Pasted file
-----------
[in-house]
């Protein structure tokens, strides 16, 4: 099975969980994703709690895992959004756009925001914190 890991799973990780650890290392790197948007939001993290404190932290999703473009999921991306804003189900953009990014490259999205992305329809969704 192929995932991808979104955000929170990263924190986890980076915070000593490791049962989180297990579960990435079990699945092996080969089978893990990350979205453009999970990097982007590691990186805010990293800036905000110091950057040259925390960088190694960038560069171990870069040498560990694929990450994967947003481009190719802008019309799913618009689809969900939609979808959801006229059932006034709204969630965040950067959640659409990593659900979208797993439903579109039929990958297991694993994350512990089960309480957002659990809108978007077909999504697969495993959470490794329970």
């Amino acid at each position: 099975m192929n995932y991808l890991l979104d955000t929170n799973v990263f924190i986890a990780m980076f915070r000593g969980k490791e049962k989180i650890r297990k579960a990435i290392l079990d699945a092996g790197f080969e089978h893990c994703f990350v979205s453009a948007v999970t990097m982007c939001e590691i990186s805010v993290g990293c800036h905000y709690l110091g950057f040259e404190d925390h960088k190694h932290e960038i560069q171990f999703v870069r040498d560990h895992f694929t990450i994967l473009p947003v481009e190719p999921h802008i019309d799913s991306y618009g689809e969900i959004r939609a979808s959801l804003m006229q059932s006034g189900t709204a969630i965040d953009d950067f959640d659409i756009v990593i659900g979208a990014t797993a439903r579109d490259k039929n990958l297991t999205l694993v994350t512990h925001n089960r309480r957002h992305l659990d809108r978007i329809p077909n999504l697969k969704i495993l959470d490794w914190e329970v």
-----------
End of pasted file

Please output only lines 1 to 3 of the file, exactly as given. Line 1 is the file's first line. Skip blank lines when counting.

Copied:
[in-house]
């Protein structure tokens, strides 16, 4: 099975969980994703709690895992959004756009925001914190 890991799973990780650890290392790197948007939001993290404190932290999703473009999921991306804003189900953009990014490259999205992305329809969704 192929995932991808979104955000929170990263924190986890980076915070000593490791049962989180297990579960990435079990699945092996080969089978893990990350979205453009999970990097982007590691990186805010990293800036905000110091950057040259925390960088190694960038560069171990870069040498560990694929990450994967947003481009190719802008019309799913618009689809969900939609979808959801006229059932006034709204969630965040950067959640659409990593659900979208797993439903579109039929990958297991694993994350512990089960309480957002659990809108978007077909999504697969495993959470490794329970």
């Amino acid at each position: 099975m192929n995932y991808l890991l979104d955000t929170n799973v990263f924190i986890a990780m980076f915070r000593g969980k490791e049962k989180i650890r297990k579960a990435i290392l079990d699945a092996g790197f080969e089978h893990c994703f990350v979205s453009a948007v999970t990097m982007c939001e590691i990186s805010v993290g990293c800036h905000y709690l110091g950057f040259e404190d925390h960088k190694h932290e960038i560069q171990f999703v870069r040498d560990h895992f694929t990450i994967l473009p947003v481009e190719p999921h802008i019309d799913s991306y618009g689809e969900i959004r939609a979808s959801l804003m006229q059932s006034g189900t709204a969630i965040d953009d950067f959640d659409i756009v990593i659900g979208a990014t797993a439903r579109d490259k039929n990958l297991t999205l694993v994350t512990h925001n089960r309480r957002h992305l659990d809108r978007i329809p077909n999504l697969k969704i495993l959470d490794w914190e329970v």